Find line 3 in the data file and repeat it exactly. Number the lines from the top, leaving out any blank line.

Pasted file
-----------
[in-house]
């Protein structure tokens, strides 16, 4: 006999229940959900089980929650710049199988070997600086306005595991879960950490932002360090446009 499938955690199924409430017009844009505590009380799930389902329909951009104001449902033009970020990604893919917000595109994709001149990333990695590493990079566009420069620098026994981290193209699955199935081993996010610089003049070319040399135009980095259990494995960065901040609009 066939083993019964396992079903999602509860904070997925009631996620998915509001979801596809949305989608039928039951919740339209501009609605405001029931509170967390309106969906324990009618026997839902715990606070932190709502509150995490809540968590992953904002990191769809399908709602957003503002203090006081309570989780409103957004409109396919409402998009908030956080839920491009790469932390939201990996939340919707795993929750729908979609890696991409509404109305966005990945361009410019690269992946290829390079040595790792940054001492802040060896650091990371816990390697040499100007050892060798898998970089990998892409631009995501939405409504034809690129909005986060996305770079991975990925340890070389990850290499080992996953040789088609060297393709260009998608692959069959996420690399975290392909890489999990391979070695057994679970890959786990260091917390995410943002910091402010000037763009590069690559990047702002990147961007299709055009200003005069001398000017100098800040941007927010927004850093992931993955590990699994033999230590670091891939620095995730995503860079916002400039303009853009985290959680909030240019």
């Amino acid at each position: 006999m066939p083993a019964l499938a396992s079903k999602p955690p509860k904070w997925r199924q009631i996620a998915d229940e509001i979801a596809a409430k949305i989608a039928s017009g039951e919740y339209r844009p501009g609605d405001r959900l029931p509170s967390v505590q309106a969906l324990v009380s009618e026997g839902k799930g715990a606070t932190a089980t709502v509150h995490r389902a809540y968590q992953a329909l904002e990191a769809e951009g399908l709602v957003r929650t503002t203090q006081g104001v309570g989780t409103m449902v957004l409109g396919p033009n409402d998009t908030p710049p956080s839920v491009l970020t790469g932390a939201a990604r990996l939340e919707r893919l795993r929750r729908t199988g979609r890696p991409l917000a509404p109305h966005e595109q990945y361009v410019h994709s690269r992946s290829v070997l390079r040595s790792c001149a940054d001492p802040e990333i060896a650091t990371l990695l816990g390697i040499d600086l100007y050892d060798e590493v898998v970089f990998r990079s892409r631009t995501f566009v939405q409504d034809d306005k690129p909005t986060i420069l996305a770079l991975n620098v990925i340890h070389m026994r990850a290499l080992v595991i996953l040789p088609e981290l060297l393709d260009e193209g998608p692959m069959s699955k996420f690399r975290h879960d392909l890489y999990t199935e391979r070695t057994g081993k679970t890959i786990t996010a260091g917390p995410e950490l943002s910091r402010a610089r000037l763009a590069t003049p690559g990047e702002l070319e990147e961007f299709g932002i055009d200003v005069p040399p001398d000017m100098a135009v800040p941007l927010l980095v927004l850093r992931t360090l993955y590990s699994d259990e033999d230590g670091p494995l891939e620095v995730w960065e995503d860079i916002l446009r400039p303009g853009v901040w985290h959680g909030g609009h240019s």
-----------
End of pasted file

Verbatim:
């Amino acid at each position: 006999m066939p083993a019964l499938a396992s079903k999602p955690p509860k904070w997925r199924q009631i996620a998915d229940e509001i979801a596809a409430k949305i989608a039928s017009g039951e919740y339209r844009p501009g609605d405001r959900l029931p509170s967390v505590q309106a969906l324990v009380s009618e026997g839902k799930g715990a606070t932190a089980t709502v509150h995490r389902a809540y968590q992953a329909l904002e990191a769809e951009g399908l709602v957003r929650t503002t203090q006081g104001v309570g989780t409103m449902v957004l409109g396919p033009n409402d998009t908030p710049p956080s839920v491009l970020t790469g932390a939201a990604r990996l939340e919707r893919l795993r929750r729908t199988g979609r890696p991409l917000a509404p109305h966005e595109q990945y361009v410019h994709s690269r992946s290829v070997l390079r040595s790792c001149a940054d001492p802040e990333i060896a650091t990371l990695l816990g390697i040499d600086l100007y050892d060798e590493v898998v970089f990998r990079s892409r631009t995501f566009v939405q409504d034809d306005k690129p909005t986060i420069l996305a770079l991975n620098v990925i340890h070389m026994r990850a290499l080992v595991i996953l040789p088609e981290l060297l393709d260009e193209g998608p692959m069959s699955k996420f690399r975290h879960d392909l890489y999990t199935e391979r070695t057994g081993k679970t890959i786990t996010a260091g917390p995410e950490l943002s910091r402010a610089r000037l763009a590069t003049p690559g990047e702002l070319e990147e961007f299709g932002i055009d200003v005069p040399p001398d000017m100098a135009v800040p941007l927010l980095v927004l850093r992931t360090l993955y590990s699994d259990e033999d230590g670091p494995l891939e620095v995730w960065e995503d860079i916002l446009r400039p303009g853009v901040w985290h959680g909030g609009h240019s």